Going back to conceptualising the libertarian ideal, the state as an assemblage of forms and processes presents a much messier picture to be dealt with. It presents both more challenges and more possibilities precisely because the institutional framework that defines the state is made up of various formations that are in tangled relations with it. The possibility for experimentation, and subsequently for exit and voice, are potentially heightened when seeing that state and societal projects intersect and influence each other. Governance in the wider sense presents a greater topography that libertarians can influence and work with, particularly when considering the cross-influences between social worlds (such as business networks and policy-making). The ability to develop soft governance (i.e. wider regulatory norms with interpretative frameworks and non-state forms of litigation) for economic relations in lieu of hard governance forms (i.e. state regulations and coercive mechanisms to enforce them) is one such area where libertarian norms can increase areas of economic freedom and choice. Further, as Tainter has noted, social complexity is a two way street. It both increases and decreases when governance structures become maladaptive. Largesse in any organisation breeds conformity and the ossification of architectural norms. Adaptation through technological advancement and scalar jumps (jumping from one scale of governance to another) requires “architectural innovation”[8] in governance/organisational structures. As adaptation transforms and fragments these ecologies, hierarchies can become heterarchical as the positions of privilege previously held within the state get superseded by extrastate networks and parallel systems. Looking to ancient forms of governance, such can be seen by the resilience of kin-based networks after the collapse of complex government in the middle Euphrates Valley, which were used as the building blocks for regenerating complex forms of government, or by the maintenance of raised-field farming (a labour intensive practice requiring significant organisation and interdependence amongst communities) by local village complexes after the collapse of the Tiwanaku empire in the Andes region[9].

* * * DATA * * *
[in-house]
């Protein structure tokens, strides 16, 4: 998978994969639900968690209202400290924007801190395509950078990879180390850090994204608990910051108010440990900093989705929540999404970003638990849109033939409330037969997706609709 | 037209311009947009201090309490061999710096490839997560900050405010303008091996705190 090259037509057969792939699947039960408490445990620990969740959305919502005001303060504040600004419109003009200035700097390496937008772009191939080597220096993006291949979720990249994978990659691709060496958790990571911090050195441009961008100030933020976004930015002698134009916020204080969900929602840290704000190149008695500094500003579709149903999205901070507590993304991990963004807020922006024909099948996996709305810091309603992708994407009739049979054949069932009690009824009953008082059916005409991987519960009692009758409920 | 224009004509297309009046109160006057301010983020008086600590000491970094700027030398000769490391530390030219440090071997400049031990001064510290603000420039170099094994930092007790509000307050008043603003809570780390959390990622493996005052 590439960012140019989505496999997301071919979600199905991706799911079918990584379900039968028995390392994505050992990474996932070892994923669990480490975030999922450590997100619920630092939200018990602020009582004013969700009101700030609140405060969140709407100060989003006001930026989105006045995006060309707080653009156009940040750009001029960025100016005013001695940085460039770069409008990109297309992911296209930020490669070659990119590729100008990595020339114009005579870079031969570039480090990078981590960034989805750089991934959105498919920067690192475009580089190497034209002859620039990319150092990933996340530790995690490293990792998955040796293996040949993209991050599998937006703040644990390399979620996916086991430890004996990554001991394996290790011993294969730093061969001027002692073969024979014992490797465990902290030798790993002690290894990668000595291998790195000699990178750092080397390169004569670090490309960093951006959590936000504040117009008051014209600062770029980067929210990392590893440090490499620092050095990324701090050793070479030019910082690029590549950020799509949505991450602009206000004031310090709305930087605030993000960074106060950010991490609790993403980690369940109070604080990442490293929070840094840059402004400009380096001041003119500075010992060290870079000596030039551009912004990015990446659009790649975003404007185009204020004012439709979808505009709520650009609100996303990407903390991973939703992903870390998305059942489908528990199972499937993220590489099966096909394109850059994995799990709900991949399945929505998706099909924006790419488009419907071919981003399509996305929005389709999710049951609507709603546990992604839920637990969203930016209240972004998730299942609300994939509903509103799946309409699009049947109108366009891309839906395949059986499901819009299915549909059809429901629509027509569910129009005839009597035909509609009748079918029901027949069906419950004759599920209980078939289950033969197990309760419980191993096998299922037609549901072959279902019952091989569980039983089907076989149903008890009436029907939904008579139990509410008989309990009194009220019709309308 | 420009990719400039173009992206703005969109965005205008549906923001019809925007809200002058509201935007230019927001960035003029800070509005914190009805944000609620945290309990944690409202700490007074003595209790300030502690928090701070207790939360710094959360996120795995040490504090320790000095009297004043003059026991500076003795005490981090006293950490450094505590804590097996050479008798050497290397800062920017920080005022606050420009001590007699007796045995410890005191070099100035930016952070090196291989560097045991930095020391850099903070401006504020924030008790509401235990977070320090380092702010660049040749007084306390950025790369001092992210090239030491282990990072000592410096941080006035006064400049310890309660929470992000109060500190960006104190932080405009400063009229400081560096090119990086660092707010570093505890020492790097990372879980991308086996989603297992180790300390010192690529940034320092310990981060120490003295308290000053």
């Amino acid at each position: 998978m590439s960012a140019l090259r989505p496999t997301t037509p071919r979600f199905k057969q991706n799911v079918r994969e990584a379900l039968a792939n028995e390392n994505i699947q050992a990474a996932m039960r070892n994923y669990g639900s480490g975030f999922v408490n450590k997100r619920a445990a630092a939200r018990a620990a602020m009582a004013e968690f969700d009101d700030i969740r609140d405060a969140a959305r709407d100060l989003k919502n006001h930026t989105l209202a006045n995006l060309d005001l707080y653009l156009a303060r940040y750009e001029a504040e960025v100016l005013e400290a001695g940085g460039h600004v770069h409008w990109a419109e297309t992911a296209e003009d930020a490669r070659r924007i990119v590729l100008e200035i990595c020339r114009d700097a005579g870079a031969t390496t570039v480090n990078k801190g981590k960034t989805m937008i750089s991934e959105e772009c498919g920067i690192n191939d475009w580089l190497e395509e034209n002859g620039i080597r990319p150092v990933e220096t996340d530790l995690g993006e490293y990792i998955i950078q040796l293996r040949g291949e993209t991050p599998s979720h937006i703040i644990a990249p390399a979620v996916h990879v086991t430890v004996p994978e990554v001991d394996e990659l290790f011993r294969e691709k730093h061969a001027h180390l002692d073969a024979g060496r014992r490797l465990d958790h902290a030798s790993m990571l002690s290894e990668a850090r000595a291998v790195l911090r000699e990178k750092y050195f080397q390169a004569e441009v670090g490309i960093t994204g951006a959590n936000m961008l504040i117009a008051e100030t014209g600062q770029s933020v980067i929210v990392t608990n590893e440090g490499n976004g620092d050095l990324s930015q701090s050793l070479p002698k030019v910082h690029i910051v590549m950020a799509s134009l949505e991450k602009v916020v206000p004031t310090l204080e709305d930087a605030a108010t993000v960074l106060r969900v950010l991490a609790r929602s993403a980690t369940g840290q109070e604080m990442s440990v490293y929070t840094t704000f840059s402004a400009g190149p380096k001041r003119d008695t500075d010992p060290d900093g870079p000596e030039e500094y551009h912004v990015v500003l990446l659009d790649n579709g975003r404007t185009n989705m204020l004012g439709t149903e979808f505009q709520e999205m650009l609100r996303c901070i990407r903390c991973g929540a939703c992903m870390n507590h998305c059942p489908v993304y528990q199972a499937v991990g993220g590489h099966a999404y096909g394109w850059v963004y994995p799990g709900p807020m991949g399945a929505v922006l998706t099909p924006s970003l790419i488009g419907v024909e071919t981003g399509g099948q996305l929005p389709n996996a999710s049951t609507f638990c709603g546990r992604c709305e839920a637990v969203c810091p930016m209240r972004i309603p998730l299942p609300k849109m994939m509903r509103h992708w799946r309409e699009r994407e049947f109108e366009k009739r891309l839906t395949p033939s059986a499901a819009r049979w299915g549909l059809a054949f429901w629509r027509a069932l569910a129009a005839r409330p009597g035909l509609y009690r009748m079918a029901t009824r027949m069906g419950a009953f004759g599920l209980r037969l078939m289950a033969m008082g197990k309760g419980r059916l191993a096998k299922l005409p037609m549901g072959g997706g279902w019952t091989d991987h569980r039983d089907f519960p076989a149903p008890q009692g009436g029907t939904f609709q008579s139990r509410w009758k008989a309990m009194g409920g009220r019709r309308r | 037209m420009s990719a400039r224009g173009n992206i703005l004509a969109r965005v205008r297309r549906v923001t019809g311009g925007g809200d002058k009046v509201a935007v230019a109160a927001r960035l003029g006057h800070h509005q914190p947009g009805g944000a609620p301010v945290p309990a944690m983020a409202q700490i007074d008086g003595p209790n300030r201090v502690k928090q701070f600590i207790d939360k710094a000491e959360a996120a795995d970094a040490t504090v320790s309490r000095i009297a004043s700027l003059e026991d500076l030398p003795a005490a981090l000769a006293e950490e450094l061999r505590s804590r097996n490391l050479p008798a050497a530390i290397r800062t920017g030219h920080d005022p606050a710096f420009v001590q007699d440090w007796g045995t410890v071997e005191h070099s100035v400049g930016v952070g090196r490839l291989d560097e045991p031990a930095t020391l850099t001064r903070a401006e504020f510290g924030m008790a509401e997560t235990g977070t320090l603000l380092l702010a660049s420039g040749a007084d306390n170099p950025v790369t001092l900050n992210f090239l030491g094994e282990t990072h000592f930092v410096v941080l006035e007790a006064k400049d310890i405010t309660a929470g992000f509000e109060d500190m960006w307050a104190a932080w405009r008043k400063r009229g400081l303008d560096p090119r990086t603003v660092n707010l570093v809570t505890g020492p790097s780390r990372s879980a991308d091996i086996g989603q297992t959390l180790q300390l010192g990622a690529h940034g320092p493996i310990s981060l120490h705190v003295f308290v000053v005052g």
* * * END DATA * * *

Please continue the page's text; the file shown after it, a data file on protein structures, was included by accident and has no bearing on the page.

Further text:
What I would propose here is to recognise the state as a complex formation with multiple points of entry. And what I would propose going forward is to liquefy the axioms, in favour of recognising and experimenting with the patchwork within the state. What early state formation shows is a requirement for adaptive governance to work with increasing social complexity as trade, exchange and societalisation increase in scope and scale. The libertarian preference for secession, decentralisation and a desire for economic over political exchange play to certain strengths when it comes to adaptivity and avoiding concretisation of norms and mechanisms. However this post-libertarian concept I am discussing can only exist in relation to other ideological forms in the general war of positions. To develop libertarian ideals and increase negative freedom, it can only come in conjunction with negotiation with other axiomatic types which prioritise particular societalisation projects and visions. Even in instances of secession and decentralisation, overarching and central frameworks cannot suddenly be ignored or simply routed around.